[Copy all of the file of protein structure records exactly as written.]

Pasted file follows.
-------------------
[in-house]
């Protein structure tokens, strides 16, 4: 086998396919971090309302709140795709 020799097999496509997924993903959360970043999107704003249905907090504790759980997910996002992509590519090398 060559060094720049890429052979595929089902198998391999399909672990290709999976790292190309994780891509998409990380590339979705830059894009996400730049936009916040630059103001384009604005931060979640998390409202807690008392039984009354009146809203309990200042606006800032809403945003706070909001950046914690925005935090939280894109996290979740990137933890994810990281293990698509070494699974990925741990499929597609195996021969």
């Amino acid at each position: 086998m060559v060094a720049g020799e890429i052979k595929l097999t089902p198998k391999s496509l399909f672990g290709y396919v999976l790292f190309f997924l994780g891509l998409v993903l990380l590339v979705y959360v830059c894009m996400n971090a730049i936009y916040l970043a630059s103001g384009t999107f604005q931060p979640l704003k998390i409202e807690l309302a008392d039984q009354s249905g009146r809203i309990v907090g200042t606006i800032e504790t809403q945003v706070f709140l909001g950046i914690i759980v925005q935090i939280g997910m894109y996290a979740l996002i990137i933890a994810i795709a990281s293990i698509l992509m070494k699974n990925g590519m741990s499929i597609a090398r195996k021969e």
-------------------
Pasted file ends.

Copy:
[in-house]
């Protein structure tokens, strides 16, 4: 086998396919971090309302709140795709 020799097999496509997924993903959360970043999107704003249905907090504790759980997910996002992509590519090398 060559060094720049890429052979595929089902198998391999399909672990290709999976790292190309994780891509998409990380590339979705830059894009996400730049936009916040630059103001384009604005931060979640998390409202807690008392039984009354009146809203309990200042606006800032809403945003706070909001950046914690925005935090939280894109996290979740990137933890994810990281293990698509070494699974990925741990499929597609195996021969």
């Amino acid at each position: 086998m060559v060094a720049g020799e890429i052979k595929l097999t089902p198998k391999s496509l399909f672990g290709y396919v999976l790292f190309f997924l994780g891509l998409v993903l990380l590339v979705y959360v830059c894009m996400n971090a730049i936009y916040l970043a630059s103001g384009t999107f604005q931060p979640l704003k998390i409202e807690l309302a008392d039984q009354s249905g009146r809203i309990v907090g200042t606006i800032e504790t809403q945003v706070f709140l909001g950046i914690i759980v925005q935090i939280g997910m894109y996290a979740l996002i990137i933890a994810i795709a990281s293990i698509l992509m070494k699974n990925g590519m741990s499929i597609a090398r195996k021969e």